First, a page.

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Raspberries are so delicious, arent they?
My raspberry patch is a large one and produces abundantly. Well, most years, anyway. There was one year in which we got none.
As in ZERO. An almost miraculous feat, considering how heavily they usually produce. (Did I emphasize the word abundant enough?)
And it all came about because of a radical raspberry recommendation.
The saga begins in early spring. Early spring is the time to cane your raspberries. Raspberries are biennial plants. This means in effect that they grow one year, produce fruit in the second year, and then die back. Meanwhile, they sucker (produce new plants on sucker shoots growing on the roots of the originals) so that every year, a healthy patch contains both actively fruiting plants, and yearling plants which will themselves sucker and produce fruit the following year.
Every spring, then, there is a mass of last years fruiting stock which are now dead, and need to be removed, or caned, growing intertwined with the present years producing plants. Caning, while not strictly necessary, is desirable because of the dead canes dry bristles and thorns. Any unsuspecting harvester trying to pick the fruit is scratched unmercifully; often the scratches turn into nasty red welts. It is therefore worth your while to cane in spring.
Here is the catch - the caning process is not my favourite job, also due to these thorns. Some of the old canes come out peacefully, but many put up a protest, making the task all the more difficult. So when we got our radical raspberry recommendation, we decided to give it a try.
My husband had done some business with a snaggle-toothed trucker (his words, not mine) and had received a fascinating tidbit of information that went something like this - if you did it early enough in the season, you could actually light your raspberry patch on fire. The fire would consume the dry dead canes and leave the fresh green ones intact to produce berries uninhibited by the snarl of undergrowth.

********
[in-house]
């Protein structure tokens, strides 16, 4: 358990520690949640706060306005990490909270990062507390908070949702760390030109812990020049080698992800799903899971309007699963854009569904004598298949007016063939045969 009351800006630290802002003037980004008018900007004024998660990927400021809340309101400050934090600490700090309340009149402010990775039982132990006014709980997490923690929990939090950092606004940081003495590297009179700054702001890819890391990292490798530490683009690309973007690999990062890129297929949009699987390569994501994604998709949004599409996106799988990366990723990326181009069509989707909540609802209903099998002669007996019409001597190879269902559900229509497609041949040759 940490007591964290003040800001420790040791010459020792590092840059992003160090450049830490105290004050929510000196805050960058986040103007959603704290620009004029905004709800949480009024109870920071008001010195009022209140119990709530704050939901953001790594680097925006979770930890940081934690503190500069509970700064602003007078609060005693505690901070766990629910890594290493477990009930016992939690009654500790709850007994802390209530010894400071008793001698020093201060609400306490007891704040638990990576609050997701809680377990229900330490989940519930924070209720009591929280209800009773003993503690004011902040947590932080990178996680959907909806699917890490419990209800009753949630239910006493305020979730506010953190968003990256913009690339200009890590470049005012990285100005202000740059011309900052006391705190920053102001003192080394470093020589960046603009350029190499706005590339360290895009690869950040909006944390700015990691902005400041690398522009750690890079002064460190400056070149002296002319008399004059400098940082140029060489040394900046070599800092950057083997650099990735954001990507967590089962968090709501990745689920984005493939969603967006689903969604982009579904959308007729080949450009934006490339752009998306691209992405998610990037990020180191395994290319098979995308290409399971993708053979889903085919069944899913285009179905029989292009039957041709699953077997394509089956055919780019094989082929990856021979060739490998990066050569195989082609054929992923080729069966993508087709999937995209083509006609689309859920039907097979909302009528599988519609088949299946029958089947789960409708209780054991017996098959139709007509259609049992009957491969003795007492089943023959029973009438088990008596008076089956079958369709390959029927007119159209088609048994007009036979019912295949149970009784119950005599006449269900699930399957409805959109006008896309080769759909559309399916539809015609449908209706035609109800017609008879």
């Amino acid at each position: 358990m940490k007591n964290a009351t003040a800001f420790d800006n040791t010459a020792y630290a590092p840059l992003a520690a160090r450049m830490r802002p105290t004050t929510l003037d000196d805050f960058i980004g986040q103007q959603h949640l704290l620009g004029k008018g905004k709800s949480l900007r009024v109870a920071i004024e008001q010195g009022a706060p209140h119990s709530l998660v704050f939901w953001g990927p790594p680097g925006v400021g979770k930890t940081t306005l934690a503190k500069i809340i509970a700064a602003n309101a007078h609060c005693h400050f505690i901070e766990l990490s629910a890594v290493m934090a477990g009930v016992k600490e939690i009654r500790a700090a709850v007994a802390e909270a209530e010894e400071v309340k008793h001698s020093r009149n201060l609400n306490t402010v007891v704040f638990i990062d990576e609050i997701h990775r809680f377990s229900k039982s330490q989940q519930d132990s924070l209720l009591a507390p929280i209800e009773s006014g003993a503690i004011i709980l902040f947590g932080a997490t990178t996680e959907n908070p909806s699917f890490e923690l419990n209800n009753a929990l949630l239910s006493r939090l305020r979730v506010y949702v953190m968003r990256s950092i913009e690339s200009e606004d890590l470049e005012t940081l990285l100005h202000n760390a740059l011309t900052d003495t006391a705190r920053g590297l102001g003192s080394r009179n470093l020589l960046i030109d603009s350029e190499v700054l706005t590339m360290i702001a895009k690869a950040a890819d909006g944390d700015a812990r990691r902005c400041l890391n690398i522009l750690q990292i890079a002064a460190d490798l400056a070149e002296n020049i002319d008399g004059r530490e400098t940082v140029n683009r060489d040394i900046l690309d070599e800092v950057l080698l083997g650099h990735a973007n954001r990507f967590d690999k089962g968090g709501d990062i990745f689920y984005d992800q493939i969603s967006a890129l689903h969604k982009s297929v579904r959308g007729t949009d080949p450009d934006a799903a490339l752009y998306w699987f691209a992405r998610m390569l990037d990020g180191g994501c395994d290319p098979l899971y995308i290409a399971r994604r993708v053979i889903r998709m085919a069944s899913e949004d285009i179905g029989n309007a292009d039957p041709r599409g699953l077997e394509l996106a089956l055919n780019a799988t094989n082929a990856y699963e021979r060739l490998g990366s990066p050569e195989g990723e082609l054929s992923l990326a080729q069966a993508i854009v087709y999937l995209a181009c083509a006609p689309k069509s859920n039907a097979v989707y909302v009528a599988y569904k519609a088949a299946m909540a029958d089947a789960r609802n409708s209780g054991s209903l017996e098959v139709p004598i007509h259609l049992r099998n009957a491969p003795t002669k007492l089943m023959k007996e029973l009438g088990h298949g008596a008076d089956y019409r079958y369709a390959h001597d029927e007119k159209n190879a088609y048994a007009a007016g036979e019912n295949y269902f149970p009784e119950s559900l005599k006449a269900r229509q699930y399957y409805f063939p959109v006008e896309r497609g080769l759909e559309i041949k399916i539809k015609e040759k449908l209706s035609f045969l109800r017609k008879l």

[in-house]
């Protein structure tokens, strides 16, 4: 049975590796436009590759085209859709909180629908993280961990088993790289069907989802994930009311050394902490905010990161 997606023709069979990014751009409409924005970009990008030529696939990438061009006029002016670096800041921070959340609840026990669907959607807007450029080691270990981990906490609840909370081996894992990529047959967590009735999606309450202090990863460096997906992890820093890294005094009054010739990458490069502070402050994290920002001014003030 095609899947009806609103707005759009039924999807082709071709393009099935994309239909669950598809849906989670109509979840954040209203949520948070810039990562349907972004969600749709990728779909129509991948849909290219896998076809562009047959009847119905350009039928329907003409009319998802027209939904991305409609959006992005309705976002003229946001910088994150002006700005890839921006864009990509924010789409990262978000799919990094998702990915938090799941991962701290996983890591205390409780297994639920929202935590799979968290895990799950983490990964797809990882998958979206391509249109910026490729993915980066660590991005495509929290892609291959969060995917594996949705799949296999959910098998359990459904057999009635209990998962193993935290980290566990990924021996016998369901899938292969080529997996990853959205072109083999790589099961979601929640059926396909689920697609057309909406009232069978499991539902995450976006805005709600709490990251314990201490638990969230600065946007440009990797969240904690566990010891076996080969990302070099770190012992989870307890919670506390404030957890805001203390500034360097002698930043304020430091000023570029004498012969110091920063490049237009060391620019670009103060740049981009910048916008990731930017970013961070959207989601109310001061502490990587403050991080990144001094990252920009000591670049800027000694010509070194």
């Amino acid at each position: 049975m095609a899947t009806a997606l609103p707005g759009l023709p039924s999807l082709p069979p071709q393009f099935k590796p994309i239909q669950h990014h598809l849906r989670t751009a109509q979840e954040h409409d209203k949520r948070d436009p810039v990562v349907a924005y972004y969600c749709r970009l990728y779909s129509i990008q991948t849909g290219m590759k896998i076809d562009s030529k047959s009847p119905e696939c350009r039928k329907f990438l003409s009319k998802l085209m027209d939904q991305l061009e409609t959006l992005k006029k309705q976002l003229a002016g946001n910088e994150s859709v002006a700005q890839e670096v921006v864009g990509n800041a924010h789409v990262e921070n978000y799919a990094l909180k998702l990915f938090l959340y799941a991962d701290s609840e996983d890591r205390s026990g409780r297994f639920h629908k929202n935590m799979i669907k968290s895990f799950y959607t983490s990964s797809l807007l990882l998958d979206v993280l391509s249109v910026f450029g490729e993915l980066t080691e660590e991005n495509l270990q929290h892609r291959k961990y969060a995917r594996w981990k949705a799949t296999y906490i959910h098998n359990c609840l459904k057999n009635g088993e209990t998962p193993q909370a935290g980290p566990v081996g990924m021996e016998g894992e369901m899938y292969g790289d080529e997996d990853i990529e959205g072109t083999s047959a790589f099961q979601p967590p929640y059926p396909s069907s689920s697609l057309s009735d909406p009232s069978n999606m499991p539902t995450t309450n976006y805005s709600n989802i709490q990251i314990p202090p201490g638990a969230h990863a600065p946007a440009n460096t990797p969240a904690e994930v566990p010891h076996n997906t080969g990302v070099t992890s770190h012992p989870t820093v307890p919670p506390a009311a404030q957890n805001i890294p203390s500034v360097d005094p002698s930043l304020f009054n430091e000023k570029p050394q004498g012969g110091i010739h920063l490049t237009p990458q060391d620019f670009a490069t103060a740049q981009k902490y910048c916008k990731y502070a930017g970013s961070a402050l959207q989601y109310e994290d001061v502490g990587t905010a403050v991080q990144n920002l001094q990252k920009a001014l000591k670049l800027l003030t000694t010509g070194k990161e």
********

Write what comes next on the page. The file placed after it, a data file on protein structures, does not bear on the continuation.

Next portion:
In theory, an interesting prospect. In practice, I could anticipate some issues.
My husband was willing to try. I was reluctant, but if it meant I didnt have to jump into the nasty scratchy bushes, who was I to complain too rigorously?
One fine spring day, he lit the patch. Several times.
And nothing happened. The patch refused to light at all.
Convinced that it was fate, I proceeded to head to the house. Behind me, there was a tremendous whump noise, and I turned in time to see wicked flames in an eight-foot high wall, obliterating the entire raspberry patch completely. This was no crackling, merry wiener-roast fire. This was a fiery inferno of death and doom like no other I had ever seen. It threw an incredible amount of heat. It positively roared.
And then, as quickly as it had started, it was over.
And so was my raspberry patch.
To give the trucker some credit, it did effectively remove the old canes. But it also took the present years growth. And with them, the entire seasons fruit potential.
We never ate a single raspberry all summer.
Have you heeded the advice of any snaggle-toothed truckers in your life?
We are so quick to offer advice. ("Your baby looks like he could use some solid food - my baby did at that age." "You should try _ product - did wonders for my brother-in-law." "That chiropractor in town is no good - you should try so and so instead.")
And those are in the most part fairly innocuous. Then there are the radical raspberry recommendations. These are all the more radical because they are so sly and insidious. They are often not even spoken aloud - they are rather insinuated, hinted at in the media.
"If you drink our product, you will join this talented, youthful, beautiful group of people and truly belong for the first time in your life."
"When you smooth this cream onto your face, your wrinkles will disappear and you will get the life youve always dreamed of."
"Tired of feeling guilt over your lifestyle? Join us - we all do what you are doing, too. You can drown your guilt by being one of us."
"Tired of watching everyone else live the good life? Invest with us. Buy our lottery tickets. Buy our book on how to triple your income overnight... "
Blah, blah, blah.
If you dont evaluate the source, you just might go up in flames. And they wont be the crackling, wiener-roast kind.
They will be the fiery inferno of death and doom.
Jesus dared to claim, "I am the way, the truth, and the life." John 14:6 NIIV) He boldly sets Himself as the ultimate standard for what is true, right, good, authentic, satisfying. This means that anything else that claims otherwise is not true, right, good, authentic, satisfying.
Whoa. What a lot of radical raspberry recommendations are running around out there...
Dont get burned. Engage your mind and critically evaluate the messages that come your way.
You wont want to sacrifice an entire lifetime of yummy fruit for bad advice.